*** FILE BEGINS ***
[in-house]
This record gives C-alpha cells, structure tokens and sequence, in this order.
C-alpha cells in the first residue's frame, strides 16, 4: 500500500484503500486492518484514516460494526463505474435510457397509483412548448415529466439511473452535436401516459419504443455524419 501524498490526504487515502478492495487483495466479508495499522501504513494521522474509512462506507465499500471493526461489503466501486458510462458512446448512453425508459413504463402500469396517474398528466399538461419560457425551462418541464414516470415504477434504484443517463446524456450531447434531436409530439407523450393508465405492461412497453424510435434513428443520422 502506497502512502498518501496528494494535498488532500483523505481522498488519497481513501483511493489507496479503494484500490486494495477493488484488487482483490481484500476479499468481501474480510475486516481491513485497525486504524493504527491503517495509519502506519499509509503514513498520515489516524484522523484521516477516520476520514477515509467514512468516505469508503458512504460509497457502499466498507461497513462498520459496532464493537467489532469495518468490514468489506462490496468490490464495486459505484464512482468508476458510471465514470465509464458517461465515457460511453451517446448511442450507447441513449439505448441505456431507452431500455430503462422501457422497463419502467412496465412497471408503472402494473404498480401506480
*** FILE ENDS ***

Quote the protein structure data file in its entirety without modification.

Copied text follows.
[in-house]
This record gives C-alpha cells, structure tokens and sequence, in this order.
C-alpha cells in the first residue's frame, strides 16, 4: 500500500484503500486492518484514516460494526463505474435510457397509483412548448415529466439511473452535436401516459419504443455524419 501524498490526504487515502478492495487483495466479508495499522501504513494521522474509512462506507465499500471493526461489503466501486458510462458512446448512453425508459413504463402500469396517474398528466399538461419560457425551462418541464414516470415504477434504484443517463446524456450531447434531436409530439407523450393508465405492461412497453424510435434513428443520422 502506497502512502498518501496528494494535498488532500483523505481522498488519497481513501483511493489507496479503494484500490486494495477493488484488487482483490481484500476479499468481501474480510475486516481491513485497525486504524493504527491503517495509519502506519499509509503514513498520515489516524484522523484521516477516520476520514477515509467514512468516505469508503458512504460509497457502499466498507461497513462498520459496532464493537467489532469495518468490514468489506462490496468490490464495486459505484464512482468508476458510471465514470465509464458517461465515457460511453451517446448511442450507447441513449439505448441505456431507452431500455430503462422501457422497463419502467412496465412497471408503472402494473404498480401506480